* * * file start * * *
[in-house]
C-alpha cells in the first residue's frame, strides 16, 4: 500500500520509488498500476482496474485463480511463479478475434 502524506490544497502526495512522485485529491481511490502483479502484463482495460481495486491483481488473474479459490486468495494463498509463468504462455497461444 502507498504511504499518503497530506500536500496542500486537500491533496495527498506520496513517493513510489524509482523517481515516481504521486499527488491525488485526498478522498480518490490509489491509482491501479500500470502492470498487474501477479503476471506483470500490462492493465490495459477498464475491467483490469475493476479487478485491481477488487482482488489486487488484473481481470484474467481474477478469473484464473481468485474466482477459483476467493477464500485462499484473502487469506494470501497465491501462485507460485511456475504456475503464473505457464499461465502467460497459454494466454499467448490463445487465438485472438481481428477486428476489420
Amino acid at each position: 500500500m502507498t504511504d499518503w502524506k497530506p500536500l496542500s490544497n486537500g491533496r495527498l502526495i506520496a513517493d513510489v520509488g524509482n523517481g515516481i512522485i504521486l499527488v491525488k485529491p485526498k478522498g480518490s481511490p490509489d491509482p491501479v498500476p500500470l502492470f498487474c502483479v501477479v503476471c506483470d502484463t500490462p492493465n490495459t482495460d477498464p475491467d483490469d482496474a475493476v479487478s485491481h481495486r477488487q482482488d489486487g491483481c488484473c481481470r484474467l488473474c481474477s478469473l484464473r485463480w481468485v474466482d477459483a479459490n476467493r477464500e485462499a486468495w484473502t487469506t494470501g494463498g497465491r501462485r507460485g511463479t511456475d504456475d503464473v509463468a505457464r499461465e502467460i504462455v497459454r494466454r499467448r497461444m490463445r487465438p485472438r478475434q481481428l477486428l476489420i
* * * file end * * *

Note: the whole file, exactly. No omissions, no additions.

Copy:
[in-house]
C-alpha cells in the first residue's frame, strides 16, 4: 500500500520509488498500476482496474485463480511463479478475434 502524506490544497502526495512522485485529491481511490502483479502484463482495460481495486491483481488473474479459490486468495494463498509463468504462455497461444 502507498504511504499518503497530506500536500496542500486537500491533496495527498506520496513517493513510489524509482523517481515516481504521486499527488491525488485526498478522498480518490490509489491509482491501479500500470502492470498487474501477479503476471506483470500490462492493465490495459477498464475491467483490469475493476479487478485491481477488487482482488489486487488484473481481470484474467481474477478469473484464473481468485474466482477459483476467493477464500485462499484473502487469506494470501497465491501462485507460485511456475504456475503464473505457464499461465502467460497459454494466454499467448490463445487465438485472438481481428477486428476489420
Amino acid at each position: 500500500m502507498t504511504d499518503w502524506k497530506p500536500l496542500s490544497n486537500g491533496r495527498l502526495i506520496a513517493d513510489v520509488g524509482n523517481g515516481i512522485i504521486l499527488v491525488k485529491p485526498k478522498g480518490s481511490p490509489d491509482p491501479v498500476p500500470l502492470f498487474c502483479v501477479v503476471c506483470d502484463t500490462p492493465n490495459t482495460d477498464p475491467d483490469d482496474a475493476v479487478s485491481h481495486r477488487q482482488d489486487g491483481c488484473c481481470r484474467l488473474c481474477s478469473l484464473r485463480w481468485v474466482d477459483a479459490n476467493r477464500e485462499a486468495w484473502t487469506t494470501g494463498g497465491r501462485r507460485g511463479t511456475d504456475d503464473v509463468a505457464r499461465e502467460i504462455v497459454r494466454r499467448r497461444m490463445r487465438p485472438r478475434q481481428l477486428l476489420i